If that part of the tale leaves a viewer wanting, that perhaps speaks to the need for more queer voices, especially those belonging to queer women of color, to have a forum on television. When “Vida” is at its most beautiful, it shows the care and compassion Vida and Eddy exercised within a community that responded with more tolerance than acceptance.

Although the people who turn out for Vida’s memorial cover Lyn’s face with lipstick kisses, an exchange in an upcoming episode reveals that some of this display masks a deeply rooted homophobia. These sad truths do need to be shown but not leaned upon, and in this sense the series triumphs, allowing Emma and Eddy to be shown as people coming to terms with great loss and deal with their inability to come to an understanding of where they fit in to one another’s lives.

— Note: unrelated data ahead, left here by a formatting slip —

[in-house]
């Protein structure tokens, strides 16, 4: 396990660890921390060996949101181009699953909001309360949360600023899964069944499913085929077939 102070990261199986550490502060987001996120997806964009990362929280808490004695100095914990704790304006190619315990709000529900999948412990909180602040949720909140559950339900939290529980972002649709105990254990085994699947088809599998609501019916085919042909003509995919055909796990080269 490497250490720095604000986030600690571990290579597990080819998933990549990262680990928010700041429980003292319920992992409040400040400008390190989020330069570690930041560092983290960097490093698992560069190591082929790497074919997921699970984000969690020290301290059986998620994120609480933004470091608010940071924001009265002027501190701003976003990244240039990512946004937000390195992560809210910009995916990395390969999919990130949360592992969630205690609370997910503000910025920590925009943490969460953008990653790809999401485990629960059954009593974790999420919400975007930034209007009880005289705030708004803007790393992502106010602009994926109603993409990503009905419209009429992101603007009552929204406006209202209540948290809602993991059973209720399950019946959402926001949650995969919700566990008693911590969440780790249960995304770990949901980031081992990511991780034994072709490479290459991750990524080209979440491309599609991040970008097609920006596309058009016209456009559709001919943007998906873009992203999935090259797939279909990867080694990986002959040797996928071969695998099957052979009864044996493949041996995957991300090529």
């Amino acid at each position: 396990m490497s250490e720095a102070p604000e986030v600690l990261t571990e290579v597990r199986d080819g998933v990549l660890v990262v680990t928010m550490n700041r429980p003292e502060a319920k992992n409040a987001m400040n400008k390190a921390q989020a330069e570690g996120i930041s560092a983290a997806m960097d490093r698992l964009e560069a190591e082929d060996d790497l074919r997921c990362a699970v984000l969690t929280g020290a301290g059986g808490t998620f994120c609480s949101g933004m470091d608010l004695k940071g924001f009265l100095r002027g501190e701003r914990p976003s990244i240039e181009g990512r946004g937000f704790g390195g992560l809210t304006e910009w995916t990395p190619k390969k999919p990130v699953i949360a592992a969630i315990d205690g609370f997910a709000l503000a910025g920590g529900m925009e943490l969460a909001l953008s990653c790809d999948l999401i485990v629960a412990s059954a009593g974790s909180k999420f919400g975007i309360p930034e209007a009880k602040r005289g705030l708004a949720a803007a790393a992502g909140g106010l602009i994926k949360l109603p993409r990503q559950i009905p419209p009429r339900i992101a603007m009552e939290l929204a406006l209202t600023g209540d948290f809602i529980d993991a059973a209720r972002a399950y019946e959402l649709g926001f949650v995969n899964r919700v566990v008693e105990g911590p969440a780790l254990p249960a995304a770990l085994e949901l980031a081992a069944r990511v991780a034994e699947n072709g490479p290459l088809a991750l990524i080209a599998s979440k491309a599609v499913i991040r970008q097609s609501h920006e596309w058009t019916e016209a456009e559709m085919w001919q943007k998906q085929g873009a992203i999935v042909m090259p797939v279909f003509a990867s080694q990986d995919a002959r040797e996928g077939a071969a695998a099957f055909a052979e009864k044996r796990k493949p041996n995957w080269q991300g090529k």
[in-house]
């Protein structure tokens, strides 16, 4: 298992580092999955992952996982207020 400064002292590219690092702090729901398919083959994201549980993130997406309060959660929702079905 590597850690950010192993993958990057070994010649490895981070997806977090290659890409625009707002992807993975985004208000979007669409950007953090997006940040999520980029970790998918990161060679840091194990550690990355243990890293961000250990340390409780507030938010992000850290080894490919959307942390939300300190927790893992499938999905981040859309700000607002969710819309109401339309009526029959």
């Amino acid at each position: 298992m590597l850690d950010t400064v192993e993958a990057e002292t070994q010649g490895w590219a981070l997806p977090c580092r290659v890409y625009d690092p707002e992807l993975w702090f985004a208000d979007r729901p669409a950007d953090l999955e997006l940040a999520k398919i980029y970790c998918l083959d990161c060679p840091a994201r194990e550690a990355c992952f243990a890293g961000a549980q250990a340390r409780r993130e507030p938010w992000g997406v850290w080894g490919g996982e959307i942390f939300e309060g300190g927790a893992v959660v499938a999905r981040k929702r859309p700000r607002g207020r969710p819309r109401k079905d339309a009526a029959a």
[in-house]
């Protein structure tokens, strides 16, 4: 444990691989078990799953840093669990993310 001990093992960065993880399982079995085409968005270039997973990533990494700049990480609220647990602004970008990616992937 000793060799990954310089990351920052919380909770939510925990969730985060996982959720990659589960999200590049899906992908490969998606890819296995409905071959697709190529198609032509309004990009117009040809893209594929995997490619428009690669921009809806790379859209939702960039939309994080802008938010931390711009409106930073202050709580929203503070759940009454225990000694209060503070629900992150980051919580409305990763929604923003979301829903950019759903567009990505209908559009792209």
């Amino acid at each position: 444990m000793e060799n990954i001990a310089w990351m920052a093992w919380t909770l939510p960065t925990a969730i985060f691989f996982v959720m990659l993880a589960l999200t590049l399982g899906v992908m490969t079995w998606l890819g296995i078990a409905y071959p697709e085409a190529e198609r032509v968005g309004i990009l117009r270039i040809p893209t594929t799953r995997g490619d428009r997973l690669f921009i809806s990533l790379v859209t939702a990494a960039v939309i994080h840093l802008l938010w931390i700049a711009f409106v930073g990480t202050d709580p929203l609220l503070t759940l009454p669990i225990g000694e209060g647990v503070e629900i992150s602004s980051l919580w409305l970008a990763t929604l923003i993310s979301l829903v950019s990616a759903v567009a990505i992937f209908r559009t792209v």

In her capacity of representing the gentrification struggles of the storylines, Rendon’s Marisol starts out as almost an extraneous character in the series, a brash and dissonant reminder of the world spinning just outside the borders of the family’s grief. Her part of the plot is important, but it takes a while to meld with the others.

It’s hard to say how, exactly, Saracho and her writing team could tell these stories differently without adulterating the emotional authenticity of “Vida.”  Their perspective as Latinx creatives allows the audience to understand the economic and cultural stakes of Emma’s, Lyn’s and Eddy’s next steps. The care with which they’ve written this world guides us into its complications with a level of understanding that one hopes can also earn the audience’s patience.


By Melanie McFarland

Melanie McFarland is Salon's TV critic. Follow her on Twitter: @McTelevision